Taking the Sour With the Sweet

A taste for sweet and sour is shared by people in diverse areas of the globe. In Poland, stuffed cabbage is cooked in sweet and sour tomato sauce. The Dutch like sweet and sour red cabbage with apples, the Germans prepare cabbage with raisins, and Ashkenazi Jews are fond of sweet and sour fish. Europeans cook poultry with prunes or raisins and finish the sauce with vinegar and sugar. To accompany game, they love sweet and sour sauces made with red currant jelly and either wine vinegar or lemon juice.

In the Middle East, Syrians like sweet and sour okra, while sweet and sour winter squash with raisins is a specialty of the Kurds. Iranians prepare meatball soup with prunes, dried apricots and walnuts seasoned with sugar and vinegar.

But by far our most popular image of sweet and sour comes from Chinese cuisine. We go to Chinese restaurants and feast on sweet and sour fish, pork or chicken. Yet many of us don't realize how easy sweet and sour sauce is to make.

One of my favorite versions is based on a simple formula--equal amounts of ketchup, sugar, vinegar and soy sauce. It is easy not only to prepare but also to remember. Indeed, it's one of the fastest sauces to make, essentially a mixture of four ingredients. The sauce keeps the shopping list brief too, as it's made of ingredients you most likely have in the pantry. This tasty sauce has another virtue: It's fat-free.


To vary the basic recipe, enhance the flavor of sweet and sour sauce with chopped fresh or sauteed ginger or garlic. Add bottled hot pepper sauce or chile flakes to make it spicy. Or substitute honey for the sugar or orange juice for the vinegar.

Use sweet and sour sauce as a dipping sauce to accompany a variety of foods, from fried fish to barbecued chicken to broiled eggplant. Serve with plain steamed shrimp as an alternative to cocktail sauce. Even raw vegetables, such as carrot sticks, cauliflower florets and sliced mushrooms, benefit from being dunked in the sauce.

Sweet and sour sauce is fabulous for glazing grilled chicken wings. For this purpose I add more ketchup so that the sauce adheres well to the chicken.


You can also braise diced chicken breasts in the sauce for a tasty, low-fat entree. When you have leftover roast chicken, turkey or pork, heat the sliced meat and top with warm sweet and sour sauce for an almost instant entree. To complete the meal, serve the sweet and sour chicken or meat with steamed rice and a boiled or stir-fried green vegetable, such as broccoli or asparagus.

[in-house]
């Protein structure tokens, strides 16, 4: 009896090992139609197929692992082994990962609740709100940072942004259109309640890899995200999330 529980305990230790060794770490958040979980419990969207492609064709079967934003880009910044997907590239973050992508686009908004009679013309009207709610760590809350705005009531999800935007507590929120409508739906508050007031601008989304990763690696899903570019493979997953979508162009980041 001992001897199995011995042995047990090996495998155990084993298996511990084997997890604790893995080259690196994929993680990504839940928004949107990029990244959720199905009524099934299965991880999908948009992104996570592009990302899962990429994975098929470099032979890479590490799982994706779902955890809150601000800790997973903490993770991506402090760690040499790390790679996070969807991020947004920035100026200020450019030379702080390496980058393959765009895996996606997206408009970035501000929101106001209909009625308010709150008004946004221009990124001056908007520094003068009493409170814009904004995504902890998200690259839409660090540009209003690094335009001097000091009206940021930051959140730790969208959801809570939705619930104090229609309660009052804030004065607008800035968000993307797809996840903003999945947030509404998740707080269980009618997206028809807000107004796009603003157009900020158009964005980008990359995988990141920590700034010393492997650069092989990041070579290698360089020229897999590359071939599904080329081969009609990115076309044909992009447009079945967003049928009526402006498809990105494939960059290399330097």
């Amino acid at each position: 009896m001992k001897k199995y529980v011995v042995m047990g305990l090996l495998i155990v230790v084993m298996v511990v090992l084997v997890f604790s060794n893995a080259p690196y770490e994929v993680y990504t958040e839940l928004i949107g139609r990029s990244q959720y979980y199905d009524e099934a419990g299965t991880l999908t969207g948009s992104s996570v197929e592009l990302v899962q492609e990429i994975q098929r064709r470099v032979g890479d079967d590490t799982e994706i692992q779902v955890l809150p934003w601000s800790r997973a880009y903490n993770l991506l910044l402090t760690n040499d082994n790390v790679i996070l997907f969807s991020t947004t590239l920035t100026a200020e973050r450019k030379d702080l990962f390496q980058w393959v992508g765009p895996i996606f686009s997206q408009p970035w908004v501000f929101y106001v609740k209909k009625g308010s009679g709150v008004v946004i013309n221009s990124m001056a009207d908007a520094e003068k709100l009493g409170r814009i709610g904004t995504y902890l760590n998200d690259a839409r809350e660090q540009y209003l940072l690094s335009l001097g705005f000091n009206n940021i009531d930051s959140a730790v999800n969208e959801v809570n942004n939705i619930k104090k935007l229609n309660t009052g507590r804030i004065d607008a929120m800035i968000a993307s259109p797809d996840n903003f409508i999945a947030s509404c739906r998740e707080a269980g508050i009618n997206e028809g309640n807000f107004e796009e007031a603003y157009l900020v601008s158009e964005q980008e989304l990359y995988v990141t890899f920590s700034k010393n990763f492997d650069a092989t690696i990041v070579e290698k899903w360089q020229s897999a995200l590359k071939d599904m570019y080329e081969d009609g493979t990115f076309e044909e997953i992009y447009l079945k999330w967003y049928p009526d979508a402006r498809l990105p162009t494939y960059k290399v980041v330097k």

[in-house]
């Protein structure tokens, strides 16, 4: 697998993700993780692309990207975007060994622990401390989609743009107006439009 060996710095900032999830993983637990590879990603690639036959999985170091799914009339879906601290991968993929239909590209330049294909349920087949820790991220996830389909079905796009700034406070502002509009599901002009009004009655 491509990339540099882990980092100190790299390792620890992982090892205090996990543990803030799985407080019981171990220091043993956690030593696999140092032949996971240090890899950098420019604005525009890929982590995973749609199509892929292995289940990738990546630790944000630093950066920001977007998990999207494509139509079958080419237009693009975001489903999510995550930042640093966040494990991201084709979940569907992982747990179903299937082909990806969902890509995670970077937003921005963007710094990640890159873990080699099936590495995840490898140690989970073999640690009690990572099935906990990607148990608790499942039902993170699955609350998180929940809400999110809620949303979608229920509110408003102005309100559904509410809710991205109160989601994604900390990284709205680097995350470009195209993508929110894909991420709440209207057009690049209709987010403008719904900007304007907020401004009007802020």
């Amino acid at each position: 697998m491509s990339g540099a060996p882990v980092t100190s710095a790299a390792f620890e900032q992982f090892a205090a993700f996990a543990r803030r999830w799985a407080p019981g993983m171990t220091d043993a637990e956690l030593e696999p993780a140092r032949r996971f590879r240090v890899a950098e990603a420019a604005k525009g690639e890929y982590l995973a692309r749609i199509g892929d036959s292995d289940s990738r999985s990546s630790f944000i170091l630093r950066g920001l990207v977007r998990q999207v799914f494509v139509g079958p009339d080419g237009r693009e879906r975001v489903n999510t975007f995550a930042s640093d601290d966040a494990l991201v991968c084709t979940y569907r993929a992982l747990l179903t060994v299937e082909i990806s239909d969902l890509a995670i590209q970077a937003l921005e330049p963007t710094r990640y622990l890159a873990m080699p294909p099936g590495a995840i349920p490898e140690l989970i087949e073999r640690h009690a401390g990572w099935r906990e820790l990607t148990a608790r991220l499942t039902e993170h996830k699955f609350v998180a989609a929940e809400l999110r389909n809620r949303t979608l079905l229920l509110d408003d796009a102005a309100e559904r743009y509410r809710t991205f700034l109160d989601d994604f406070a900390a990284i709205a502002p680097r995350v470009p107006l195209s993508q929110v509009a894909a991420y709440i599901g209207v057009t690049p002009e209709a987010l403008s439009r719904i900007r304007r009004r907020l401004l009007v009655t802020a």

1/4 cup sugar

1/4 cup vinegar

1/4 cup ketchup

1/4 cup soy sauce

In bowl thoroughly mix sugar, vinegar, ketchup and soy sauce. Serve hot or at room temperature as sauce or dip or to accompany vegetables or roast meats. Makes generous 3/4 cup, or 2 to 4 servings.


This is a quick, easy and low-fat dish. The sauce flavors the chicken and keeps it moist as it cooks.


1 1/4 pounds boneless, skinless chicken breasts

1 tablespoon oil

1/4 cup sugar

1/4 cup white or red wine vinegar

1/4 cup ketchup

1/4 cup soy sauce

1/4 teaspoon Asian hot sauce or to taste, optional

1 1/4 teaspoons cornstarch

1 tablespoon water

Trim visible fat from chicken and cut meat into 1-inch cubes. Heat oil in wok or saute pan. Add chicken and saute, stirring, over medium heat, 1 minute. Cover and saute 3 minutes, stirring once or twice.

In bowl thoroughly mix sugar, vinegar, ketchup, soy sauce and hot sauce. Add to chicken in pan and mix well. Bring to simmer. Cover and cook over low heat until chicken is tender, 5 minutes. Chicken is done when color is no longer pink. Cut into thick piece to check.

Blend cornstarch and 1 tablespoon water in small cup. Add to simmering sauce in center of pan, then quickly stir into remaining sauce. Heat until bubbling. Serve hot. Makes 4 servings.


Chicken wings like these have become one of the best-loved American appetizers. The wings are briefly roasted, then brushed with the sauce and baked. Instead of chicken wings, you can use drumsticks.


2 pounds chicken wings



White pepper

2 tablespoons rice vinegar

2 tablespoons soy sauce

1/4 cup ketchup

2 tablespoons sugar

2 teaspoons peeled and minced ginger root

2 garlic cloves, minced

1/3 cup chicken broth or water

1 teaspoon cornstarch

Few drops chile oil or cayenne pepper

Orange or kiwi slices for garnish, optional

Cut off wing tips and reserve to make stock. Cut wings apart at joint. Lightly oil roasting pan and place wings in pan in 1 layer. Season to taste with salt and white pepper on both sides. Roast at 400 degrees until meat is no longer pink (cut in thickest part to check), 30 minutes.

Meanwhile, combine vinegar, soy sauce, ketchup, sugar, ginger root, garlic, broth and cornstarch in small saucepan and mix well. Cook over medium-high heat, stirring constantly, until sauce thickens and comes to simmer. Add chile oil to taste.

Drain off fat from pan of wings. Brush wings lightly with sauce and bake 5 minutes. Turn wings over and brush with sauce. Bake until wings are glazed and browned, 5 to 10 minutes longer. Place wings on serving platter and garnish with orange slices. Accompany with remaining sauce for dipping. Makes 4 to 5 appetizer servings.

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